Emerging markets shares, local debt

Emerging markets equities did not remain immune to the mini-meltdown on Wall Street last week. Chinese banks, the lodestar of Shanghai’s frenzied bull run since November, have led Asian equities lower, hardly an auspicious omen for the beta trade.


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Published: Mon 25 Feb 2013, 9:16 PM

Last updated: Fri 3 Apr 2015, 4:35 AM

The spike in the Chicago volatility index and US Dollar Index is an obvious headwind for emerging markets equities. The growth hit in India (do not forget my call for Sensex 15,000 in six months!), state intervention in Brazil, no PBOC monetary easing in China a brutal fall in gold and crude oil are all bearish for the emerging markets index fund, which can easily fall from its current 44 to the 38-39 range. Emerging markets are at grave risk of EPS declines, political risk, hot money outflows and valuation derating such as India can well fall as much as 15-20 per cent this year.

The MSCI Emerging Markets Index now trades at 10.2 times earnings, a 25 per cent discount to MSCI World. This metric conceals significant divergences in valuations. The Philippines trades at 18 times earnings as Asia’s most expensive stock market while South Korea trades at 8.5 times forward earnings and Russia a mere 5.6 times earnings. Indonesia and Malaysia both trade at 15 times earnings and are vulnerable to fall in commodities and political risk. It is surely significant that the MSCI Emerging Markets Index peaked on January 3, that two-thirds of index companies reported profits that missed estimates. It would not surprise me if the MSCI Emerging Markets Index falls to 940-960 if risk assets are repriced lower.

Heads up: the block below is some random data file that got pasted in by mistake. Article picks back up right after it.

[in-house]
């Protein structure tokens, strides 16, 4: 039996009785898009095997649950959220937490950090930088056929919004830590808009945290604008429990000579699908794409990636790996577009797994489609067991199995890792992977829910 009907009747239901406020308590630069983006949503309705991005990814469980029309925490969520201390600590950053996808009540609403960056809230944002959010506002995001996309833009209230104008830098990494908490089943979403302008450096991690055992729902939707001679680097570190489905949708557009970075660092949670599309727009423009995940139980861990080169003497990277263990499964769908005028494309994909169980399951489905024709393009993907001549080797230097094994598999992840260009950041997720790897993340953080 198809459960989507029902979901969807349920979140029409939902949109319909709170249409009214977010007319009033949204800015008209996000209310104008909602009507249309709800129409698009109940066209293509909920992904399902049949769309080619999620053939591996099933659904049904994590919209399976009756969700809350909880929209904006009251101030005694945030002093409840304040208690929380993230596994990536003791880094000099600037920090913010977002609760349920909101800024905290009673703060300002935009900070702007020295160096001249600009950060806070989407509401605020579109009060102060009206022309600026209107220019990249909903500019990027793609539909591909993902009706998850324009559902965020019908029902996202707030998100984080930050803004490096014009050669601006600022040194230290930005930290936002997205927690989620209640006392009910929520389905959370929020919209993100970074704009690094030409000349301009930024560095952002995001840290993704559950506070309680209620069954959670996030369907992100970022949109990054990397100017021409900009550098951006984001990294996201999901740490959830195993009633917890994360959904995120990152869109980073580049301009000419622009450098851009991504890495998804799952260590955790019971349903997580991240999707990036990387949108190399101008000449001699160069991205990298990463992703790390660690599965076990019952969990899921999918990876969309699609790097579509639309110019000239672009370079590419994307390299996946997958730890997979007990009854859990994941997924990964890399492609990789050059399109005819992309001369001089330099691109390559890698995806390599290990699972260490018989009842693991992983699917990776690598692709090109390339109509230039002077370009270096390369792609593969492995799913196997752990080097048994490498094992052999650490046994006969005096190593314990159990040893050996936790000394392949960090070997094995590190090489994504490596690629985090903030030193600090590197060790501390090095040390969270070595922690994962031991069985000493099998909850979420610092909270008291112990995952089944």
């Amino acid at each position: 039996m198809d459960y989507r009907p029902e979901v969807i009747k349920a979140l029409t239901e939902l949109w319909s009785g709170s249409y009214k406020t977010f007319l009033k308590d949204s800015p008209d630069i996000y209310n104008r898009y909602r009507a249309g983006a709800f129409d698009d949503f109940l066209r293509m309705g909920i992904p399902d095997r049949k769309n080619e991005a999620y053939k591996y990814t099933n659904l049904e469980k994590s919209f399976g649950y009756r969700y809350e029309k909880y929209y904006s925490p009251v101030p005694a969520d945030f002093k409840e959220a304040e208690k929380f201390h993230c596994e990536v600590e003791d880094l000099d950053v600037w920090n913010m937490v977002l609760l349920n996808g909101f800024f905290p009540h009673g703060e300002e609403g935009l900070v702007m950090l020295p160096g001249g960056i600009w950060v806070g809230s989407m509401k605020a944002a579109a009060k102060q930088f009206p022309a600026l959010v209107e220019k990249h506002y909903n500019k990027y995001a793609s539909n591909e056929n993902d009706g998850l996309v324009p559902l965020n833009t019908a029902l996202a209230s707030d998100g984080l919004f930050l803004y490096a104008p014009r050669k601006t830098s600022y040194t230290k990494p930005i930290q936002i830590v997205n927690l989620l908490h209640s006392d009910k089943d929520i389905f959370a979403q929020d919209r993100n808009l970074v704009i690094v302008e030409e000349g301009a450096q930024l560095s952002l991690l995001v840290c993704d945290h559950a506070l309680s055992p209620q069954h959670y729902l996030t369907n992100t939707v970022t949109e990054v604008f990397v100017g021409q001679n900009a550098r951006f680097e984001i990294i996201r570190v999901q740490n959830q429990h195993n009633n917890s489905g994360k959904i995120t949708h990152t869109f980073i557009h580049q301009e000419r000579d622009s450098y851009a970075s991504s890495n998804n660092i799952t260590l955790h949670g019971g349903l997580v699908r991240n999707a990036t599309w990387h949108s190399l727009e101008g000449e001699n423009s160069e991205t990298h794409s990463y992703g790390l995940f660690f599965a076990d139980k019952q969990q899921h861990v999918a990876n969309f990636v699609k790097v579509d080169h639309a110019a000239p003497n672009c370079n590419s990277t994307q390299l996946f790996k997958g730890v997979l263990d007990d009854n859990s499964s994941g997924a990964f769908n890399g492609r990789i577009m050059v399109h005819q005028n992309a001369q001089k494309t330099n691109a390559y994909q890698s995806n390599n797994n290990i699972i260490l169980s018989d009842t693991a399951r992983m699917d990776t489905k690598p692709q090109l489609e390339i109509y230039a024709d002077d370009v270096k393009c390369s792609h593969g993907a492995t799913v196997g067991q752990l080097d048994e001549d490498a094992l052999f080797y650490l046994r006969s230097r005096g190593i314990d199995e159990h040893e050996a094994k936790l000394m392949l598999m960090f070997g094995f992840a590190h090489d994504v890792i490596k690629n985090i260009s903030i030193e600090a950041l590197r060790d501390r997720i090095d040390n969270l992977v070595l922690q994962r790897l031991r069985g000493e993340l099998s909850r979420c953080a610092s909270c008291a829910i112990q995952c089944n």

It is also significant that bellwether shares in Russia and Brazil, Gazprom and Petrobras, have tanked since Gazprom warned about a dividend cut on lower natural gas exports and Petrobras warned about a dividend cut on an earnings hits. Chinese property developers were sold aggressively in Shanghai and Hong Kong as the government targets real estate speculation. Cnooc, Sinopec, PetroChina, Chinalco and Jiangxi Copper are obviously at risk if Wall Street reprices a premature Fed QE exit.

However, as long as GDP growth remains eight per cent in China, Shanghai is not expensive at 9.8 times current earnings. Yet despite higher yuan swap rates, I doubt if the PBOC has any reason to tighten monetary policy and the anti-property speculation crusade of the Politburo is at least three years old. Shanghai is a market where value accumulation is a rational strategy. As the yen rises to 92, South Korean shares are attractive at 8.5 times forward earnings, a full standard deviation below its historic valuation range even though EPS growth could be 13 in 2013. Korea’s chaebols have built offshore manufacturing hubs and brand equity that insulate them from draconian shifts in foreign exchange rates. In any case, South Korean banks and insurers will benefit most from the inevitable Bank of Korea rate cuts and Madame Park’s first expansionary budget.

Brazil’s Bovespa has now fallen almost 10 per cent in 2013. Global investors are horrified by the Dilma Rousseff intervention in credit card, electricity and gasoline pricing. The Bovespa, dominated by Vale/Petrobras, can easily fall to 54,000. I still expect the Hang Seng to fall to 22,000 and Thailand’s SET index to dip to 1,400 before value emerges. I believe emerging market local currency bonds will outperform emerging-market dollar sovereign bonds in 2013 as well as offer higher real yields/diversification benefits to Gulf investors.

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